Maffei, lead author Hillary Schiff and colleagues increased taste variety in the healthy diets of mice and found that the development of neural circuits and taste preference are influenced by all aspects of the gustatory experience: sensations in the mouth, smell and gut-brain relations.
Several weeks after exposing the groups to the one-week taste variety, the investigators measured preference for a sweet solution compared to water. Mice who experienced taste variety early in life had a stronger preference for sweet tastes in adulthood compared to the control group. This change preference depended on a combination of taste, smell, and gut-to-brain signals, and was specific to early exposure taste. Mice exposed to taste variety as adults did not show different sweet preferences from their age-matched control group. These results indicated that taste experience influences preference, but only if given within a restricted time window.
The researchers also recorded the activity of neurons in the gustatory cortex of all the subjects. This part of the brain is involved in taste perception and decisions about ingesting or rejecting foods. The recorded activity showed that the shift in sweet preference was associated with differences in the activity of inhibitory neurons of adult mice.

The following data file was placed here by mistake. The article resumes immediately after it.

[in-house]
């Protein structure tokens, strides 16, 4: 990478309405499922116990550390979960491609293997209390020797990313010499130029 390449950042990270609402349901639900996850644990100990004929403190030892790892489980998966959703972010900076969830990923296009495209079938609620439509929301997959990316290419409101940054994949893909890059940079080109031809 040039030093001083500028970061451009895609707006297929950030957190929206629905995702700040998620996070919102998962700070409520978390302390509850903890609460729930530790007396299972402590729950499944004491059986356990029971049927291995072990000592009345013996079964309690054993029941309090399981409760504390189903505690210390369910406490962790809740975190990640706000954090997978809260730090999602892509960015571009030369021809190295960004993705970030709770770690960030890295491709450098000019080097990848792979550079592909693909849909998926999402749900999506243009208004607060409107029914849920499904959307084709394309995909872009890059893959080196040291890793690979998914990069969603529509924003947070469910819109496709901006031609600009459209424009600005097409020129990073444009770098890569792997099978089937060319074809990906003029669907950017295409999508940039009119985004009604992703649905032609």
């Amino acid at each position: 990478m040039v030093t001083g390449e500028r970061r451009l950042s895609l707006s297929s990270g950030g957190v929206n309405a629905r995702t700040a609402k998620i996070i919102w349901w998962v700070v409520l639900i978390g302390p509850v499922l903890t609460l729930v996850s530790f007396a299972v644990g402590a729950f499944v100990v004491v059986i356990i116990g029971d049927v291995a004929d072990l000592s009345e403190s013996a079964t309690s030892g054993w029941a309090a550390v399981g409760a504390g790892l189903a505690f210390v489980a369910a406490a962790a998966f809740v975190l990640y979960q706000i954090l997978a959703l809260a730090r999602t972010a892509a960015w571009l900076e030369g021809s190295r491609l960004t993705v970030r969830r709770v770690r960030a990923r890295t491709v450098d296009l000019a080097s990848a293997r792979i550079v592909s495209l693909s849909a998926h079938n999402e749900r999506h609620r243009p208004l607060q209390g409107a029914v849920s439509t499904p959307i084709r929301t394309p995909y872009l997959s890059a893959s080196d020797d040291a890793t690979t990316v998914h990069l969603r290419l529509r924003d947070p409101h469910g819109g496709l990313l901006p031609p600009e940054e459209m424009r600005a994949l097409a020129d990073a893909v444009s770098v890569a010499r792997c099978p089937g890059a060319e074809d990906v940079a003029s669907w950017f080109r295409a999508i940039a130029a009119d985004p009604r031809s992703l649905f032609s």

This led to the question of whether manipulating these inhibitory neurons in adulthood can re-open the window of sensitivity to the taste experience.
To answer this question, the research team injected a substance into the gustatory cortex that breaks down perineuronal nets, which are webs of proteins that accumulate around inhibitory neurons early in life. Once established, these nets play a key role in limiting plasticity — the ability to change in response to stimuli at inhibitory synapses.
When adult mice without perineuronal nets in the gustatory cortex were exposed to the taste variety, they showed a similar change in sweet preference as the group exposed earlier in life. This manipulation “rejuvenated” inhibitory synapses in the gustatory cortex and restored plasticity in response to taste experience, which confirmed the importance of maturation and plasticity in inhibitory circuits for the development of taste preference in the experimental model.